Bloody or not? Red Sox insist Schilling's red sock is for real Print
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Thursday, 26 April 2007 10:23
MLB Headline News

 BOSTON (AP) -No paint, no ink, no ketchup.
Nothing but Curt Schilling's blood was seeping through his socks in the 2004 postseason, current and former Red Sox said Thursday after a rumor resurfaced that the pitcher milked his injury for drama while helping Boston end its 86-year title drought.
On Wednesday, Baltimore announcer Gary Thorne said during his broadcast of the Red Sox-Orioles game that Boston backup catcher Doug Mirabelli admitted it was a hoax.
``It was painted,'' Thorne said. ``Doug Mirabelli confessed up to it after. It was all for PR.''
But Mirabelli denied ever talking to Thorne, telling The Boston Globe that Thorne's comment was ``a straight lie.''
``I never said that,'' Mirabelli told the paper. ``I know it was blood. Everybody knows it was blood.''
Red Sox president Larry Lucchino said the team ``would not dignify these insinuations with extensive comment ... other than to remind everyone that we remain steadfastly proud of the courageous efforts by a seriously injured Curt Schilling - efforts that helped lead the Red Sox to the 2004 World Series championship.''
After an ankle injury hampered Schilling in Game 1 of the '04 AL championship series against New York, team doctors jury-rigged a tendon in his right ankle to keep it from flopping around. With blood seeping through his sock, the pitcher came back in Game 6 to beat the Yankees.
The Red Sox completed an unprecedented comeback from an 0-3 deficit to reach the World Series, and team doctor Bill Morgan repeated the procedure before Schilling's Game 2 start against St. Louis. Boston beat the Cardinals en route to a four-game sweep and its first world championship since 1918.
No stranger to the spotlight, Schilling is not afraid to say or do things that court controversy. The suggestion that he faked the injury to get attention has cropped up before, including a GQ magazine article that cited an anonymous Red Sox player as its source.
Schilling tried to settle things in his own blog this spring when a reader asked him to respond to claims by Yankee fans that the red stains were ketchup.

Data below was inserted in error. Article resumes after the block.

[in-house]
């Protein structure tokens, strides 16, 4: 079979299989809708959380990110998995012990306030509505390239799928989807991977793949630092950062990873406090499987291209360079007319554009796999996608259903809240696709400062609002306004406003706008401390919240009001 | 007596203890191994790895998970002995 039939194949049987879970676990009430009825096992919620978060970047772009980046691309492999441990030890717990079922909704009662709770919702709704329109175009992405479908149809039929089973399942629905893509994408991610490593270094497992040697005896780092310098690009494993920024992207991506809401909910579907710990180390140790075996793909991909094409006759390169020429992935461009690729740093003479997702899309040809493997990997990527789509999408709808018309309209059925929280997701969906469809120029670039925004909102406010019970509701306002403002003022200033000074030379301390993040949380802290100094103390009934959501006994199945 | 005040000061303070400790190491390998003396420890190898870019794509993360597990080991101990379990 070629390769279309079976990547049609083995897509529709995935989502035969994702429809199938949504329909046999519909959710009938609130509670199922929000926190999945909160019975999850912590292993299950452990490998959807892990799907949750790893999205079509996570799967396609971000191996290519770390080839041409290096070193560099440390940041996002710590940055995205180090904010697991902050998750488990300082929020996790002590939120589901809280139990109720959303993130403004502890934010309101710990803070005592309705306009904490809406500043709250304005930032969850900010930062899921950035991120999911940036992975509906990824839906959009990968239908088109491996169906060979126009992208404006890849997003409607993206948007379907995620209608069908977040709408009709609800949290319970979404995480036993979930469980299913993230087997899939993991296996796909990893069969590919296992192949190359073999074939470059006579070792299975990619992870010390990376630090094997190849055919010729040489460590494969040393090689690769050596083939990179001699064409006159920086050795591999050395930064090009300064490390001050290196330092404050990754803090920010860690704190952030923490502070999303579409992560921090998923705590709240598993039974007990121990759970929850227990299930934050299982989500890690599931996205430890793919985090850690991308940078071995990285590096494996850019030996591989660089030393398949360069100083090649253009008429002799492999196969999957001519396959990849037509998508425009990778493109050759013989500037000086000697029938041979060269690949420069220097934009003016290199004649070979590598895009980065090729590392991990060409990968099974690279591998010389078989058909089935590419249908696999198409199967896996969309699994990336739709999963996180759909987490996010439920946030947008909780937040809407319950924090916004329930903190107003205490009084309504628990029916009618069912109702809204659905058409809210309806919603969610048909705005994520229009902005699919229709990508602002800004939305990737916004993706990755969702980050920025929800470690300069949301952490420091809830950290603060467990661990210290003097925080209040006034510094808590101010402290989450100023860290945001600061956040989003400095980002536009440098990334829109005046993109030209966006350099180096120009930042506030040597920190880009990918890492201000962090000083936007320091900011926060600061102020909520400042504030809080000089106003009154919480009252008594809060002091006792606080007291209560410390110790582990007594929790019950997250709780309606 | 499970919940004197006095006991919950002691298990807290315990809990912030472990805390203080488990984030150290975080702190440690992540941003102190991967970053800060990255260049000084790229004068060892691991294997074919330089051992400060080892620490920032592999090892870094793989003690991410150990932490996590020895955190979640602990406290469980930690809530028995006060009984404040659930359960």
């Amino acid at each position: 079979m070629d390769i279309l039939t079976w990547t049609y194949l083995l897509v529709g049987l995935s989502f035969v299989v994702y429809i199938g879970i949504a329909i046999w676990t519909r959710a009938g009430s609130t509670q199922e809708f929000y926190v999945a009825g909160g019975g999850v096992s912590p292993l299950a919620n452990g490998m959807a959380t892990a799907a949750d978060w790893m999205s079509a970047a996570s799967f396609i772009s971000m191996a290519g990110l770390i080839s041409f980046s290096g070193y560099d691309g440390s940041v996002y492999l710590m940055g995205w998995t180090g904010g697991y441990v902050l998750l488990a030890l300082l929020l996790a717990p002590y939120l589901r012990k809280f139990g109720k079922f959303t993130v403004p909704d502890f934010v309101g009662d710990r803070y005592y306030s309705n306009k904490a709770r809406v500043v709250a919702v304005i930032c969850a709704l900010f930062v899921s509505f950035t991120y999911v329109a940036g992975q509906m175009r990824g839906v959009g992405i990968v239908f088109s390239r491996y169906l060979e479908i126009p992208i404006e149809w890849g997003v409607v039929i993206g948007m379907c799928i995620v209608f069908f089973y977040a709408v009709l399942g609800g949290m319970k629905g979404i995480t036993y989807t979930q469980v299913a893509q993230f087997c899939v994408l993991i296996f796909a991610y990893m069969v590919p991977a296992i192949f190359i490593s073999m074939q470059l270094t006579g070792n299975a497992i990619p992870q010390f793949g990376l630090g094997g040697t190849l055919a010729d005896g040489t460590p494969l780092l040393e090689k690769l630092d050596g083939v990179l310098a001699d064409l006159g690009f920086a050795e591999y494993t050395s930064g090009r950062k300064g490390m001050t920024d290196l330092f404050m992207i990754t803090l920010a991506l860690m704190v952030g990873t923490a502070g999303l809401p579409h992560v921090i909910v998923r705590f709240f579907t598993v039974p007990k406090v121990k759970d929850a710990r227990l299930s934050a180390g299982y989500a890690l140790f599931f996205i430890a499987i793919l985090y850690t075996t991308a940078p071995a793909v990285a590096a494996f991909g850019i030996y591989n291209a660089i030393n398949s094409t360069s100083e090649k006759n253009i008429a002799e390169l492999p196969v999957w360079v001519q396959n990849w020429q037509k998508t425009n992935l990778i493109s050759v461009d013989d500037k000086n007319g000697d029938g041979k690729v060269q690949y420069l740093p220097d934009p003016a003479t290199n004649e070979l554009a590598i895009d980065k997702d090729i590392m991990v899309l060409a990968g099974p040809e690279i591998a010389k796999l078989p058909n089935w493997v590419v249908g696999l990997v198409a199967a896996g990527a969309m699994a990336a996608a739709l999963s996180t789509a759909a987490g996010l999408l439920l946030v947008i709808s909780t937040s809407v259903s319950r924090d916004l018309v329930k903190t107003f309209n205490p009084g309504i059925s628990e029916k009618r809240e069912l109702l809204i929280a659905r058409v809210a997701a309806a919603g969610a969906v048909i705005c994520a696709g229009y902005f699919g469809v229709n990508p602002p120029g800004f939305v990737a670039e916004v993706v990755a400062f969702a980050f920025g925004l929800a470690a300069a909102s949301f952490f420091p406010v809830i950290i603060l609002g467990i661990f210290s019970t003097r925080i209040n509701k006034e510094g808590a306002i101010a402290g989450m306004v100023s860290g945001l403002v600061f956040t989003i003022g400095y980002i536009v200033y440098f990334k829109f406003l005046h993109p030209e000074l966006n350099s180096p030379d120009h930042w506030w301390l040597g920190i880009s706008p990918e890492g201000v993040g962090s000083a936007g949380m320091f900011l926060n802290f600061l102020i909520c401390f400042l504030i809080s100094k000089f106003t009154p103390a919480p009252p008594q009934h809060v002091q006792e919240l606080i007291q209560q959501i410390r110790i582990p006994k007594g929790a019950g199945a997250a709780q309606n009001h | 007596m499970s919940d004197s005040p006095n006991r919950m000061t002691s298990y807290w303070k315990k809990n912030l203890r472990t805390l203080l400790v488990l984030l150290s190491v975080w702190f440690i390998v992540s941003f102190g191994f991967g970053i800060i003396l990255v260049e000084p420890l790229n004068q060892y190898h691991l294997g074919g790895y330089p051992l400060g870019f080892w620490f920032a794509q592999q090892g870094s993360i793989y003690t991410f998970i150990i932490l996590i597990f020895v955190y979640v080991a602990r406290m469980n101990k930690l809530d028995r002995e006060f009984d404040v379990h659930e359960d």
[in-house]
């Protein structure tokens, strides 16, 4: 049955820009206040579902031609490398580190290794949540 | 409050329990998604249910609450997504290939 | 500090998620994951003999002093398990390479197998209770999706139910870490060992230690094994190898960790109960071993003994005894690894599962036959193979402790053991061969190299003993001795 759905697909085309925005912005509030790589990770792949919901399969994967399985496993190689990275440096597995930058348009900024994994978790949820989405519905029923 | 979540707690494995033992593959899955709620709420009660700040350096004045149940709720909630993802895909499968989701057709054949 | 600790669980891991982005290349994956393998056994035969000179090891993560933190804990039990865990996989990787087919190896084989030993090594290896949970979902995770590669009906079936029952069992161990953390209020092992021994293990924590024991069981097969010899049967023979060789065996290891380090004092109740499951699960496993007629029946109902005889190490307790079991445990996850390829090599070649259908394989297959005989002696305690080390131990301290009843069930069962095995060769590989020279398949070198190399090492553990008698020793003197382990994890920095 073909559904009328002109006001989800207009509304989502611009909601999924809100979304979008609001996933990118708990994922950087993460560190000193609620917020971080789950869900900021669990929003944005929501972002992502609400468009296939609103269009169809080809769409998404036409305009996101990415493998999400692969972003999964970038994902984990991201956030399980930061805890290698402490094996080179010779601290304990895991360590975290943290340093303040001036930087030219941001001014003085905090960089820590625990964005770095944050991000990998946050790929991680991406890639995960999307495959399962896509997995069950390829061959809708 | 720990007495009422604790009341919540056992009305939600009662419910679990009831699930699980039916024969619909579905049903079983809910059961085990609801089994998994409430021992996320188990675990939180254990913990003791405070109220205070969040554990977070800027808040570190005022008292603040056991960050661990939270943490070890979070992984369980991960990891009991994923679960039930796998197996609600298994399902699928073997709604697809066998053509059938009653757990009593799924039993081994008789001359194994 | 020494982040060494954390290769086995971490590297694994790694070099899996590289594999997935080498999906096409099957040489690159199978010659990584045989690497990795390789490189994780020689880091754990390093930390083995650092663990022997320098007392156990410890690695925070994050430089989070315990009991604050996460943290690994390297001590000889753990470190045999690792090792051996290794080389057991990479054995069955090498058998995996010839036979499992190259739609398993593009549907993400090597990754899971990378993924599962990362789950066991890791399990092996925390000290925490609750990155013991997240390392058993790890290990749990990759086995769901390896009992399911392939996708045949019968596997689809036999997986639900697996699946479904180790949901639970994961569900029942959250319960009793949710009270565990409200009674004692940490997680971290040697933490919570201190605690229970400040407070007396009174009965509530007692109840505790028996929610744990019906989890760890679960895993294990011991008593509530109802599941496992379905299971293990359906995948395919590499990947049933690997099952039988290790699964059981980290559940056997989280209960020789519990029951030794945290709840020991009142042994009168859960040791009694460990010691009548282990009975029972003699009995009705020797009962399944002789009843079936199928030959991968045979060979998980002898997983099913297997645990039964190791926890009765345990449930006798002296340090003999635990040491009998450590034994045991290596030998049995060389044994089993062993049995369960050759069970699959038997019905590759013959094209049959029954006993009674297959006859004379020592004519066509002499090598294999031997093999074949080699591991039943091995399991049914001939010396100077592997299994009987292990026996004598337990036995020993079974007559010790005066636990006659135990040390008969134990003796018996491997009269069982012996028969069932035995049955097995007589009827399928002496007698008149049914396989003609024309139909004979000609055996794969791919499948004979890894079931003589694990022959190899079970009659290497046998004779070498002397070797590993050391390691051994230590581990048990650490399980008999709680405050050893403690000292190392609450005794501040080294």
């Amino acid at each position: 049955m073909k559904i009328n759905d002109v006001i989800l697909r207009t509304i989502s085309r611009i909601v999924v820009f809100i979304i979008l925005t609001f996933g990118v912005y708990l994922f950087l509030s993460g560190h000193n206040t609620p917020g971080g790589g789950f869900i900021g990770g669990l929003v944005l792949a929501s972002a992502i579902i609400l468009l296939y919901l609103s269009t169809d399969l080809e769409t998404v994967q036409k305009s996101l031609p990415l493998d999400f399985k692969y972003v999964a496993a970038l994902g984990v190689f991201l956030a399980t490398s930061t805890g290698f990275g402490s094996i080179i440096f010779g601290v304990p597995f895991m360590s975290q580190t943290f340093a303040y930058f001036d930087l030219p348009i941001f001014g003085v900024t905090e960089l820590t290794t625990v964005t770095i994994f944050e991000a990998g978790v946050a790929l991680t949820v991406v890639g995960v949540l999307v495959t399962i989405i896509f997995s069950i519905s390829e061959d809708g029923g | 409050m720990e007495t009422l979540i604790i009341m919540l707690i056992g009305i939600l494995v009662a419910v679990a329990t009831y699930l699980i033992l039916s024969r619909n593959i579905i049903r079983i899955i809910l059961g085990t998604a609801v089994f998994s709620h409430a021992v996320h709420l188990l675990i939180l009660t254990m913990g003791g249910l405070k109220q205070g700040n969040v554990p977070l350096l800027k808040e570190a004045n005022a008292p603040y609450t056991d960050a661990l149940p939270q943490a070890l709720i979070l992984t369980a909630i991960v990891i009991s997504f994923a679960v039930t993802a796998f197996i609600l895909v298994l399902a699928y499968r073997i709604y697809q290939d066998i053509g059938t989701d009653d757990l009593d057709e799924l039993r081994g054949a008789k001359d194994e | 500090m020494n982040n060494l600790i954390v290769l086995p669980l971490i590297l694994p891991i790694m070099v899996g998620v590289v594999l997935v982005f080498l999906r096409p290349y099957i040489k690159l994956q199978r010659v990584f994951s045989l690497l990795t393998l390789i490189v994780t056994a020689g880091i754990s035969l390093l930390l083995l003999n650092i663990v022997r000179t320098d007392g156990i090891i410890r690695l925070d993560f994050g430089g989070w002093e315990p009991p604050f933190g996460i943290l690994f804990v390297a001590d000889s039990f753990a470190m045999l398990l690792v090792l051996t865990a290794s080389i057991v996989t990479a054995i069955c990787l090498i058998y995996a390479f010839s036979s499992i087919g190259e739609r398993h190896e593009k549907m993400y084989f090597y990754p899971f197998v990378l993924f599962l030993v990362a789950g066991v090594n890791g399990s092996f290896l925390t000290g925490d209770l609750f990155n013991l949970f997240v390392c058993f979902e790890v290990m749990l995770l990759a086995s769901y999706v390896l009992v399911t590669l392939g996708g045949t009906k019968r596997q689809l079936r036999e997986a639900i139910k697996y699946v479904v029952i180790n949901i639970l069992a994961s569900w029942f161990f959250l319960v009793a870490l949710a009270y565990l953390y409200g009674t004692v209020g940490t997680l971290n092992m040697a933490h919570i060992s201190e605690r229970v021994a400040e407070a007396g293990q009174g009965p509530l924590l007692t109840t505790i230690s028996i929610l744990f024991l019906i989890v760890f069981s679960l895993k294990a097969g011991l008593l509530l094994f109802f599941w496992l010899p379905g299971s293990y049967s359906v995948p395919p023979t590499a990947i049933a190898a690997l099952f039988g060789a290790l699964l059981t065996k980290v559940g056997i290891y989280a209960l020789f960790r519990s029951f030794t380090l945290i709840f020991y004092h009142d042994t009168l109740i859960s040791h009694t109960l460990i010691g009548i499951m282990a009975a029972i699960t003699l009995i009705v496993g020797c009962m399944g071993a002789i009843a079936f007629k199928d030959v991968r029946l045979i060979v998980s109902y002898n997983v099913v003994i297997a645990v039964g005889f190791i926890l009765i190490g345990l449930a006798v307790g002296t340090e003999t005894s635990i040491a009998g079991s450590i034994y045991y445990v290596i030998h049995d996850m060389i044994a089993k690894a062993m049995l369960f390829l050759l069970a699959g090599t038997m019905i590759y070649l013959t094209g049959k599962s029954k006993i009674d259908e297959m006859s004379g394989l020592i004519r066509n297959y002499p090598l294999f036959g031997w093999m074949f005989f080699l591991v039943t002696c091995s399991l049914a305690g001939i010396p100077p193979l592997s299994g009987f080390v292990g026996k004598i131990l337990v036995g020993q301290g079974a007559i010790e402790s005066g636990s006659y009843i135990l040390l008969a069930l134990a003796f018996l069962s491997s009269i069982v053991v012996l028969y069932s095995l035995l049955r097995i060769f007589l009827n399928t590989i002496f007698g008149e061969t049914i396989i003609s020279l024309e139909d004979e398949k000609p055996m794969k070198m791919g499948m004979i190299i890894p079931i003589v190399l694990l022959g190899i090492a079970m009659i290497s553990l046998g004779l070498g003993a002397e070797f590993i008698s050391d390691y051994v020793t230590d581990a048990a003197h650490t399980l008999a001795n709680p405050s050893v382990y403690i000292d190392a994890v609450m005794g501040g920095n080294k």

A. ``You're either stupid or bitter if you think otherwise.''
Morgan, the doctor who performed the experimental procedure, said the accusation was ``hard to fathom.''
``Obviously, we put sutures in Curt Schilling's ankle right before he went out to pitch in a professional-level baseball game,'' Morgan said in a statement e-mailed to The Associated Press. ``Sutures will pull with movement, and we completely expected a certain amount of blood to ooze from the wound. Socks are like sponges, and even a small amount of blood can soak a sock.''
Los Angeles Angels shortstop Orlando Cabrera, who played on Boston's World Series team, also came to his ex-teammate's defense.
``I was actually in the training room when he was getting the sutures, so I don't see no reason why he would have to paint blood on his sock,'' Cabrera said before Thursday's game against Tampa Bay. ``I don't know why people want to believe that it wasn't blood.
``He was really injured, and you could see when he was throwing.''
Schilling has said the sock from the Yankees game got tossed in the laundry. The one from the World Series is at the Baseball Hall of Fame in Cooperstown, N.Y.
``We have no reason to doubt Curt, who has a profound respect for the history of the game and is cognizant of his role as a history maker,'' Hall spokesman Jeff Idelson said. ``The stain on the sock is now brown, which is what happens to blood over time.''
AP Sports Writer Jaime Aron contributed to this story from Dallas, and AP freelance writer Joe Resnick contributed from Anaheim, Calif.

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